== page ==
The issue of student debt is one of the most pressing for the millennial generation. Millions of young people every year leave college with an ever increasing burden of debt, threatening their purchasing power and financial security. The data bears these facts out, as the tableau story below will demonstrate. The purpose of this story is to demonstrate that student debt continues to be an unaddressed issue and is affecting the viability and ultimate value of the current higher education model.
The story type I used was change over time. Using the college scorecard data set, I was able to pull a decade of tuition, debt and income data for Non-Profit and Public institutions. The story looks at change in tuition, total debt and debt-to-income from 2003 to 2013. I provided three story points in order to tell the story. Each story point should logically build on the previous one – setting the stage with the increase in tuition leads to the consequential increase in debt burden. Because tuition exceeds the increase in income over the period – student debt-to-income naturally increases as well.
Visualizations are a tool for understanding data. They help to express relationships between data, the significance of data points, and the importance of data without having to scroll through tables or calculate percentages. Visualizations provide immediate understanding based on vision and interpretation of the image. All of the data used for this exercise is from the 2013 College ScoreCard dataset, which provides the most complete data I found as of this date.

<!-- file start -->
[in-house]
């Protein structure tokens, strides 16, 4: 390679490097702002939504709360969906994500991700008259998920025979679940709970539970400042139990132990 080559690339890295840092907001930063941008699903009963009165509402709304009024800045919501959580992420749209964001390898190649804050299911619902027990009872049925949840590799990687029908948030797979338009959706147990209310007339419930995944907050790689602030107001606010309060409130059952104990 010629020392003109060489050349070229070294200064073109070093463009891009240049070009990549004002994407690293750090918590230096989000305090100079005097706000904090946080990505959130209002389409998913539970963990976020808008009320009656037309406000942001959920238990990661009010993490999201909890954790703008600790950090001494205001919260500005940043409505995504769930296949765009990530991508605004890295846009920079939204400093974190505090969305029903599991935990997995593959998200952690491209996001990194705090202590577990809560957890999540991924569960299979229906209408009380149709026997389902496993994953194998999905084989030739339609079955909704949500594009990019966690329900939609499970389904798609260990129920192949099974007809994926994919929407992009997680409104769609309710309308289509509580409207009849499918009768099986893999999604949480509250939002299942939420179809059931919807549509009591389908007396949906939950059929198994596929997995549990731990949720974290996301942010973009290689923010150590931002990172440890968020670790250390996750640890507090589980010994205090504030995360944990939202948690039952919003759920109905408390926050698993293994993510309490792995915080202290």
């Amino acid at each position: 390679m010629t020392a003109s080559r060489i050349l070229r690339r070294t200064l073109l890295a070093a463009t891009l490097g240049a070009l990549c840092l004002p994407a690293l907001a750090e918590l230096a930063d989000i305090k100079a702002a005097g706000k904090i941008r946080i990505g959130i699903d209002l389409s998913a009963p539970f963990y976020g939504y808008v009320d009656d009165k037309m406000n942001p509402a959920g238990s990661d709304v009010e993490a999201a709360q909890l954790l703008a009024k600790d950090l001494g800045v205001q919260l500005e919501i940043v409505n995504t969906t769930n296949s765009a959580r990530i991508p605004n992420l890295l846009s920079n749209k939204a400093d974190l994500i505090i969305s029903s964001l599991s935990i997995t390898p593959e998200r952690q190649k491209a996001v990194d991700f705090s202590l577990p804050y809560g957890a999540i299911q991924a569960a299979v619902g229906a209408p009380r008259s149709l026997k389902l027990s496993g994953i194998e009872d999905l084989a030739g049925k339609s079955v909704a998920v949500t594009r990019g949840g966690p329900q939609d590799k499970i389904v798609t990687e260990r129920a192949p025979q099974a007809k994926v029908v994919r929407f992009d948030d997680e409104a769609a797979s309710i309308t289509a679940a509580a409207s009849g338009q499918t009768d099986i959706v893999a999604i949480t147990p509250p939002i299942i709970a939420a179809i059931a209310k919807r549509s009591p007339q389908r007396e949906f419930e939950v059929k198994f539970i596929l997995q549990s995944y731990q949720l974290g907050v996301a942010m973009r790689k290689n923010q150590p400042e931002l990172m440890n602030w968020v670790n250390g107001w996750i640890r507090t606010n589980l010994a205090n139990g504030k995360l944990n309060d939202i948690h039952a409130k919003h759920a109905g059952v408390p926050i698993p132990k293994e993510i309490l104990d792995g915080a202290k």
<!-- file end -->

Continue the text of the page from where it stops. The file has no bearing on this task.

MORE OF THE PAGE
One of the first images I created is a map of the United States showing the tuition of bachelor’s degree granting universities across geographies. The size of circles indicate the amount of in-state tuition charged by the institution, while the color of the circle indicates whether the institution is public (light blue) or non-profit private (dark blue). As seen, dark blue circles tend to be significantly larger on average as expected. The visualization also shows that in terms of distribution, more expensive private universities tend to be located in the Northeast while the South and Midwest feature less expensive public and private options.
The second graph I produced shows the geographic distribution of student populations using a bubble graph. The graph demonstrates that most undergraduate students are located in the Southeast region (1,994,386) while the fewest are located in the Rocky Mountains region (410,525). I created a legend separately to spell out each state.
My final visualization shows the correlation between Family Income and SAT at universities in Illinois. As seen in the graph, there appears to be a positive correlation between an increase in family income and the related increase in test scores. Northwestern University and the University of Chicago, two of the most prestigious universities in the state, both have the highest test scores and the highest average family income of any undergraduate degree granting institution.
While it’s important to note that these visualizations are not developed using entirely scientific methods, they still serve as a useful way to digest what is otherwise a noisy dataset or table. This exercise has taught me the importance of visualizations and the utility that tools such as Tableau can provide when dealing with data.